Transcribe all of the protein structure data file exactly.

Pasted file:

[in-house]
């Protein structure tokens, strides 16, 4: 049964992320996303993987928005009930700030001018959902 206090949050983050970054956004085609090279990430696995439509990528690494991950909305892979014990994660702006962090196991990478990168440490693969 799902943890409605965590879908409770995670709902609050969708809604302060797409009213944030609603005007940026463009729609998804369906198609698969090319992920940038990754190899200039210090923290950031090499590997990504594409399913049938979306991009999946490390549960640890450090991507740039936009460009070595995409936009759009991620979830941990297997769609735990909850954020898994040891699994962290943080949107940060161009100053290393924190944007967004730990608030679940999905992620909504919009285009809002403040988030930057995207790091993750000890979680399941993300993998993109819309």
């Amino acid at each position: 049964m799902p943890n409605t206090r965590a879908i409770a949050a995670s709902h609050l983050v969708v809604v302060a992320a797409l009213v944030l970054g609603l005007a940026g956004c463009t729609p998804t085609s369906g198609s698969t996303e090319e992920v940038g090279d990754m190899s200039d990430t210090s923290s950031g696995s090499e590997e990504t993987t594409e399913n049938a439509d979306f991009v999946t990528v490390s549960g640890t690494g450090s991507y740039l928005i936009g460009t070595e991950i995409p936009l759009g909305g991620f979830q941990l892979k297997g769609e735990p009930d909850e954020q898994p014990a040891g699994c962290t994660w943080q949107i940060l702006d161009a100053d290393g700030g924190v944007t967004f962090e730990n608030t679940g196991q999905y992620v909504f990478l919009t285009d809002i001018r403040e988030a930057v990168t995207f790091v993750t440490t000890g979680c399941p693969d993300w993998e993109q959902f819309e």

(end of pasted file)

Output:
[in-house]
């Protein structure tokens, strides 16, 4: 049964992320996303993987928005009930700030001018959902 206090949050983050970054956004085609090279990430696995439509990528690494991950909305892979014990994660702006962090196991990478990168440490693969 799902943890409605965590879908409770995670709902609050969708809604302060797409009213944030609603005007940026463009729609998804369906198609698969090319992920940038990754190899200039210090923290950031090499590997990504594409399913049938979306991009999946490390549960640890450090991507740039936009460009070595995409936009759009991620979830941990297997769609735990909850954020898994040891699994962290943080949107940060161009100053290393924190944007967004730990608030679940999905992620909504919009285009809002403040988030930057995207790091993750000890979680399941993300993998993109819309």
């Amino acid at each position: 049964m799902p943890n409605t206090r965590a879908i409770a949050a995670s709902h609050l983050v969708v809604v302060a992320a797409l009213v944030l970054g609603l005007a940026g956004c463009t729609p998804t085609s369906g198609s698969t996303e090319e992920v940038g090279d990754m190899s200039d990430t210090s923290s950031g696995s090499e590997e990504t993987t594409e399913n049938a439509d979306f991009v999946t990528v490390s549960g640890t690494g450090s991507y740039l928005i936009g460009t070595e991950i995409p936009l759009g909305g991620f979830q941990l892979k297997g769609e735990p009930d909850e954020q898994p014990a040891g699994c962290t994660w943080q949107i940060l702006d161009a100053d290393g700030g924190v944007t967004f962090e730990n608030t679940g196991q999905y992620v909504f990478l919009t285009d809002i001018r403040e988030a930057v990168t995207f790091v993750t440490t000890g979680c399941p693969d993300w993998e993109q959902f819309e």